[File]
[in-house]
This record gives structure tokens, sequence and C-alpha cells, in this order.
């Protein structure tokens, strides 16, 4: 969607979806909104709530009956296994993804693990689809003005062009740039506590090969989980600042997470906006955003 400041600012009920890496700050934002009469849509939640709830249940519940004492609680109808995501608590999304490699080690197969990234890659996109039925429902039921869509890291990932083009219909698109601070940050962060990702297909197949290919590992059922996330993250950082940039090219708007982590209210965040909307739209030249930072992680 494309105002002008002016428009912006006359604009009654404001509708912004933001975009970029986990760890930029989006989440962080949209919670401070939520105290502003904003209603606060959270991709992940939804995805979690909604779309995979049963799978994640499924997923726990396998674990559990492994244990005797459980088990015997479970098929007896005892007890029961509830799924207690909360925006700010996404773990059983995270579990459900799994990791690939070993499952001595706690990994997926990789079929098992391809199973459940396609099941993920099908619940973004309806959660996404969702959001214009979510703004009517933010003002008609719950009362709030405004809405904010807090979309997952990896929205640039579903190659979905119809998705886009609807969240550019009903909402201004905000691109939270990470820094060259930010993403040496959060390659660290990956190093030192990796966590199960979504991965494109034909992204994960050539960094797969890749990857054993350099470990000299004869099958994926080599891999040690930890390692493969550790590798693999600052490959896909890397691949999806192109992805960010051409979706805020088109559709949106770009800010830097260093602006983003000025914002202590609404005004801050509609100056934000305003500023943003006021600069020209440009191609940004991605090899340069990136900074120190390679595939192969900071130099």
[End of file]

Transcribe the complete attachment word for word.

[in-house]
This record gives structure tokens, sequence and C-alpha cells, in this order.
């Protein structure tokens, strides 16, 4: 969607979806909104709530009956296994993804693990689809003005062009740039506590090969989980600042997470906006955003 400041600012009920890496700050934002009469849509939640709830249940519940004492609680109808995501608590999304490699080690197969990234890659996109039925429902039921869509890291990932083009219909698109601070940050962060990702297909197949290919590992059922996330993250950082940039090219708007982590209210965040909307739209030249930072992680 494309105002002008002016428009912006006359604009009654404001509708912004933001975009970029986990760890930029989006989440962080949209919670401070939520105290502003904003209603606060959270991709992940939804995805979690909604779309995979049963799978994640499924997923726990396998674990559990492994244990005797459980088990015997479970098929007896005892007890029961509830799924207690909360925006700010996404773990059983995270579990459900799994990791690939070993499952001595706690990994997926990789079929098992391809199973459940396609099941993920099908619940973004309806959660996404969702959001214009979510703004009517933010003002008609719950009362709030405004809405904010807090979309997952990896929205640039579903190659979905119809998705886009609807969240550019009903909402201004905000691109939270990470820094060259930010993403040496959060390659660290990956190093030192990796966590199960979504991965494109034909992204994960050539960094797969890749990857054993350099470990000299004869099958994926080599891999040690930890390692493969550790590798693999600052490959896909890397691949999806192109992805960010051409979706805020088109559709949106770009800010830097260093602006983003000025914002202590609404005004801050509609100056934000305003500023943003006021600069020209440009191609940004991605090899340069990136900074120190390679595939192969900071130099």